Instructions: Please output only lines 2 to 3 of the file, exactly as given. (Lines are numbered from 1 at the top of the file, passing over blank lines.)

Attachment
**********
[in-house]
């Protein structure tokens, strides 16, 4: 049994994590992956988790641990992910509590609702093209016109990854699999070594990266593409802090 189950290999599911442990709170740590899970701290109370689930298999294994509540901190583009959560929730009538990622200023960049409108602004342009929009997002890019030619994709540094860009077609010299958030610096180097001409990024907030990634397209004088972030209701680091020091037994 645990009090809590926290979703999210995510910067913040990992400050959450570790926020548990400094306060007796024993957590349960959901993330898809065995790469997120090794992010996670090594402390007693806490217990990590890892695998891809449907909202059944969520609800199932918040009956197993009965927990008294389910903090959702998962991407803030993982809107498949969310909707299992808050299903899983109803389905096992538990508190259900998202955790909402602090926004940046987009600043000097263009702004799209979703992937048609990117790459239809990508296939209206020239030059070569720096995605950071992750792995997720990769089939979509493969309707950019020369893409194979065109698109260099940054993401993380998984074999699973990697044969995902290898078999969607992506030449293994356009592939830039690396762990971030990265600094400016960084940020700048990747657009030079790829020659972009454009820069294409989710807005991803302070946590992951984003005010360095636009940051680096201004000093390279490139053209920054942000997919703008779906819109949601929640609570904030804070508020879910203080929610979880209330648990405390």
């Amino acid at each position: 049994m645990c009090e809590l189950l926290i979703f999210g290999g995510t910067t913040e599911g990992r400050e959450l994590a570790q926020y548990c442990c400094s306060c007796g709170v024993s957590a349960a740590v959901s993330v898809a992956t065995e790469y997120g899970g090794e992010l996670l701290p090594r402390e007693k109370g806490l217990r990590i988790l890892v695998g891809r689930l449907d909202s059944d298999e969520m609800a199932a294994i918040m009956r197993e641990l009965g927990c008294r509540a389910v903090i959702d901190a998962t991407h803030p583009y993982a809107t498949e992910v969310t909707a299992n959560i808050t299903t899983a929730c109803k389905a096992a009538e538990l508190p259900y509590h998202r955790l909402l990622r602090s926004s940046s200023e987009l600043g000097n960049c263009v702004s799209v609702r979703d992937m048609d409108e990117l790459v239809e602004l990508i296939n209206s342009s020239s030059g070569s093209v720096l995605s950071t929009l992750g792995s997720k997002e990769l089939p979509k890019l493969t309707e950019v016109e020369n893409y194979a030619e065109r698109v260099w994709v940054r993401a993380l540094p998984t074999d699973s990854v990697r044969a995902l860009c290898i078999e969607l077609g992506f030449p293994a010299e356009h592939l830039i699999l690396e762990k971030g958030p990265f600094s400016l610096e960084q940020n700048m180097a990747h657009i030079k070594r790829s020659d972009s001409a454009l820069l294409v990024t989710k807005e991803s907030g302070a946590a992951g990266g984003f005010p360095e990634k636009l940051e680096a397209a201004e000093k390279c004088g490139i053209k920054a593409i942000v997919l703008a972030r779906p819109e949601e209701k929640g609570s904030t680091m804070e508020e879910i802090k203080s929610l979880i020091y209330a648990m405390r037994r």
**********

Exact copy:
């Protein structure tokens, strides 16, 4: 049994994590992956988790641990992910509590609702093209016109990854699999070594990266593409802090 189950290999599911442990709170740590899970701290109370689930298999294994509540901190583009959560929730009538990622200023960049409108602004342009929009997002890019030619994709540094860009077609010299958030610096180097001409990024907030990634397209004088972030209701680091020091037994 645990009090809590926290979703999210995510910067913040990992400050959450570790926020548990400094306060007796024993957590349960959901993330898809065995790469997120090794992010996670090594402390007693806490217990990590890892695998891809449907909202059944969520609800199932918040009956197993009965927990008294389910903090959702998962991407803030993982809107498949969310909707299992808050299903899983109803389905096992538990508190259900998202955790909402602090926004940046987009600043000097263009702004799209979703992937048609990117790459239809990508296939209206020239030059070569720096995605950071992750792995997720990769089939979509493969309707950019020369893409194979065109698109260099940054993401993380998984074999699973990697044969995902290898078999969607992506030449293994356009592939830039690396762990971030990265600094400016960084940020700048990747657009030079790829020659972009454009820069294409989710807005991803302070946590992951984003005010360095636009940051680096201004000093390279490139053209920054942000997919703008779906819109949601929640609570904030804070508020879910203080929610979880209330648990405390």
């Amino acid at each position: 049994m645990c009090e809590l189950l926290i979703f999210g290999g995510t910067t913040e599911g990992r400050e959450l994590a570790q926020y548990c442990c400094s306060c007796g709170v024993s957590a349960a740590v959901s993330v898809a992956t065995e790469y997120g899970g090794e992010l996670l701290p090594r402390e007693k109370g806490l217990r990590i988790l890892v695998g891809r689930l449907d909202s059944d298999e969520m609800a199932a294994i918040m009956r197993e641990l009965g927990c008294r509540a389910v903090i959702d901190a998962t991407h803030p583009y993982a809107t498949e992910v969310t909707a299992n959560i808050t299903t899983a929730c109803k389905a096992a009538e538990l508190p259900y509590h998202r955790l909402l990622r602090s926004s940046s200023e987009l600043g000097n960049c263009v702004s799209v609702r979703d992937m048609d409108e990117l790459v239809e602004l990508i296939n209206s342009s020239s030059g070569s093209v720096l995605s950071t929009l992750g792995s997720k997002e990769l089939p979509k890019l493969t309707e950019v016109e020369n893409y194979a030619e065109r698109v260099w994709v940054r993401a993380l540094p998984t074999d699973s990854v990697r044969a995902l860009c290898i078999e969607l077609g992506f030449p293994a010299e356009h592939l830039i699999l690396e762990k971030g958030p990265f600094s400016l610096e960084q940020n700048m180097a990747h657009i030079k070594r790829s020659d972009s001409a454009l820069l294409v990024t989710k807005e991803s907030g302070a946590a992951g990266g984003f005010p360095e990634k636009l940051e680096a397209a201004e000093k390279c004088g490139i053209k920054a593409i942000v997919l703008a972030r779906p819109e949601e209701k929640g609570s904030t680091m804070e508020e879910i802090k203080s929610l979880i020091y209330a648990m405390r037994r």